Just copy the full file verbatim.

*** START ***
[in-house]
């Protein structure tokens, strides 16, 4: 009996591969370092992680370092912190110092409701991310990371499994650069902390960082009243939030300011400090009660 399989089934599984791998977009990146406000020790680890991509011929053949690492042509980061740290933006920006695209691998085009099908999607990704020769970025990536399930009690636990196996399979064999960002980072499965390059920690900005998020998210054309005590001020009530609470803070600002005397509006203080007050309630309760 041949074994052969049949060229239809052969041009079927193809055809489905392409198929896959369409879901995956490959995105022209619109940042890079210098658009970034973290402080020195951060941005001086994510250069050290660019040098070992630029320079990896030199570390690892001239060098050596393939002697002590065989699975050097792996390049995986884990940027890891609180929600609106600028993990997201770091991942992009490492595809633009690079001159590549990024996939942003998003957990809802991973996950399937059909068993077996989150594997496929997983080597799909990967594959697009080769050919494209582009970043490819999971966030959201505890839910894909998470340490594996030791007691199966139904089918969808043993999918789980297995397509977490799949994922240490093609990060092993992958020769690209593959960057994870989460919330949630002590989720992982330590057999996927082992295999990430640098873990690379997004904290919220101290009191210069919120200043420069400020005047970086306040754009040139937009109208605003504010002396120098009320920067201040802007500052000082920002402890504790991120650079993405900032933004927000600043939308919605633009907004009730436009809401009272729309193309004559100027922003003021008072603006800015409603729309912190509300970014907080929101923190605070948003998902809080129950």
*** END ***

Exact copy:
[in-house]
């Protein structure tokens, strides 16, 4: 009996591969370092992680370092912190110092409701991310990371499994650069902390960082009243939030300011400090009660 399989089934599984791998977009990146406000020790680890991509011929053949690492042509980061740290933006920006695209691998085009099908999607990704020769970025990536399930009690636990196996399979064999960002980072499965390059920690900005998020998210054309005590001020009530609470803070600002005397509006203080007050309630309760 041949074994052969049949060229239809052969041009079927193809055809489905392409198929896959369409879901995956490959995105022209619109940042890079210098658009970034973290402080020195951060941005001086994510250069050290660019040098070992630029320079990896030199570390690892001239060098050596393939002697002590065989699975050097792996390049995986884990940027890891609180929600609106600028993990997201770091991942992009490492595809633009690079001159590549990024996939942003998003957990809802991973996950399937059909068993077996989150594997496929997983080597799909990967594959697009080769050919494209582009970043490819999971966030959201505890839910894909998470340490594996030791007691199966139904089918969808043993999918789980297995397509977490799949994922240490093609990060092993992958020769690209593959960057994870989460919330949630002590989720992982330590057999996927082992295999990430640098873990690379997004904290919220101290009191210069919120200043420069400020005047970086306040754009040139937009109208605003504010002396120098009320920067201040802007500052000082920002402890504790991120650079993405900032933004927000600043939308919605633009907004009730436009809401009272729309193309004559100027922003003021008072603006800015409603729309912190509300970014907080929101923190605070948003998902809080129950």